Tuesday, May 20, 2008

The advice is general, not specific

I Googled recently for Dave Ramsey's credit card study information and found lots of blogs spreading anti-Dave Ramseyisms and I realized that people just don't get it. Dave Ramsey provides general advice which can be applied to everyone. That doesn't mean every piece of advice is the best for everyone, but its good for everyone. For example, someone called in to his show a couple month's ago and asked about 529s. He admitted on the show that not all 529s are bad, but some of them are so its easy to just say avoid them all. Looking into it, I found that some states limit investment choices and charge high fees for their 529s. If you are in a state where you can invest in a mutual fund with a long track record (10-15 years) that has low fees and get a tax deduction for doing so, I believe he would say that is a good choice. But, since not all states and 529 plans are like that, its easier to suggest other investment methods when they exist and also are tax advantaged.

Other areas where I think he gives general advice are the amount to save on retirement and never to use credit cards. The amount to save for retirement he suggests is 15% (once consumer debt is paid off) of your gross income. Advice can't possibly be global like that and perfect for everyone no matter their age, salary, and family situation. So, he gives the best rule of thumb, 15%. You can calculate how much you will need for your particular lifestyle, salary, and age and probably come up with a better figure for yourself. But, if you can't figure it out, 15% of gross will probably work.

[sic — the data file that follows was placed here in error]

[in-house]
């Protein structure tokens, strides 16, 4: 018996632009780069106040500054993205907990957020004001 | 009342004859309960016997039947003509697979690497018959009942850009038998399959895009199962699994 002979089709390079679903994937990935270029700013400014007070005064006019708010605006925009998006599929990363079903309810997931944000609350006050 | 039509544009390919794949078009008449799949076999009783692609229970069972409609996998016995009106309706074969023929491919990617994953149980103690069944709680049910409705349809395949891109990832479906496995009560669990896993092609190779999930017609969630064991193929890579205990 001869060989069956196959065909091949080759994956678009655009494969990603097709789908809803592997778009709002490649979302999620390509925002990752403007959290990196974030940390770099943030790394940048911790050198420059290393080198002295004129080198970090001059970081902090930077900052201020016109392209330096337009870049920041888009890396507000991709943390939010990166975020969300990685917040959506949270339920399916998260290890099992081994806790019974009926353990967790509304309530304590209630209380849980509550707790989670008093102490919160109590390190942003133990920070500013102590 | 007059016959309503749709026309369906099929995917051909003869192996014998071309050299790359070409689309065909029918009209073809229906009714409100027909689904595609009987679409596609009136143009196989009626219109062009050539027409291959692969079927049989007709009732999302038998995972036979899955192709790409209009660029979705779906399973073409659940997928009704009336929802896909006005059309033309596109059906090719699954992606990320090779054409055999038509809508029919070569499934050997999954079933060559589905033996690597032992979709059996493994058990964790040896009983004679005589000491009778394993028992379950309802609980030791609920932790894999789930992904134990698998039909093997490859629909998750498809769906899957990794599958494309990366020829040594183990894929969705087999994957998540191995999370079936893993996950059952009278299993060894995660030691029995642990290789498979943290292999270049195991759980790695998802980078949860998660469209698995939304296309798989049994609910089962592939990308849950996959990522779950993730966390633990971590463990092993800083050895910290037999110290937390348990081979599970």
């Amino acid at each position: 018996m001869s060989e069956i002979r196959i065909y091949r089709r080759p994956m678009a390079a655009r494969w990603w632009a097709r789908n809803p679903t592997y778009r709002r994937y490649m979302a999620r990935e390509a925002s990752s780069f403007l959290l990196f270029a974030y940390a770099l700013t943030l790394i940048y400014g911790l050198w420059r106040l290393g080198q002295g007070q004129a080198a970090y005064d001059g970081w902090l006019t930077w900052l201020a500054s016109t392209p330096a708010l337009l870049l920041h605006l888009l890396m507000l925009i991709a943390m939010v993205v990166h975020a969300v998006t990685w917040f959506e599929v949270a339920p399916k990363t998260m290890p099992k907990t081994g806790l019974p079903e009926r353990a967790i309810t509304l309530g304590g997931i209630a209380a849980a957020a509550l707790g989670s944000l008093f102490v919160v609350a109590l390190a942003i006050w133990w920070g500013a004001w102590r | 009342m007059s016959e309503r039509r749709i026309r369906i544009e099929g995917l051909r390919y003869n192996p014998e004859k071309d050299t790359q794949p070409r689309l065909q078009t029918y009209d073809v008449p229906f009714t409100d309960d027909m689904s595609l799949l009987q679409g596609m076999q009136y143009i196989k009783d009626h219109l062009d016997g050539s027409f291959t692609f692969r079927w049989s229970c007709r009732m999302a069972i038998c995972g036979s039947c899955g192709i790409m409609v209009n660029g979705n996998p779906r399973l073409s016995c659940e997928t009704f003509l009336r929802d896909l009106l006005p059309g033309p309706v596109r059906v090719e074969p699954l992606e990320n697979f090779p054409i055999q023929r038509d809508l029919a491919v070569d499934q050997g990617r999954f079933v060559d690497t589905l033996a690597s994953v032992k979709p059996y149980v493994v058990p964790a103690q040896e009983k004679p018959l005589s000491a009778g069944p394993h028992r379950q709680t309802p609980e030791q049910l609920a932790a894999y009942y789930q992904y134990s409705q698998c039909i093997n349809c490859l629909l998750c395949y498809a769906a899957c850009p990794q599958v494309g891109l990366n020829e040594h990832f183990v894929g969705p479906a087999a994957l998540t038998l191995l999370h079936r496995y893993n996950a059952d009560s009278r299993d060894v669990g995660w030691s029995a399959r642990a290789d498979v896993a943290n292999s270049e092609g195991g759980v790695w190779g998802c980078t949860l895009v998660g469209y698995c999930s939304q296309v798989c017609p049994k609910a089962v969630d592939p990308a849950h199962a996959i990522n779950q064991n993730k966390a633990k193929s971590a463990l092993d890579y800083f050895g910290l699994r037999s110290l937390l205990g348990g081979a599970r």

Another example is credit cards. Dave says the following:

You’re also paying more. A study by Dunn and Bradstreet showed that the credit card user spends 12 to 18% more when using credit instead of cash. After McDonald’s began taking credit cards, they found that people spent $5 to $7 more per sale.

If someone was disciplined and got a credit card purely for gas purchases making 5% cash back (instead of rewards they will never use)...I doubt they would buy 12-18% more gas just because they are using the credit card or they will buy gas from places with 12-18% higher prices than they would have with using cash or a debit card. The fact is most Americans are not this disciplined. So, a better general rule is to avoid the credit card altogether.

Would Dave agree with that? Not sure, but I believe it :-)

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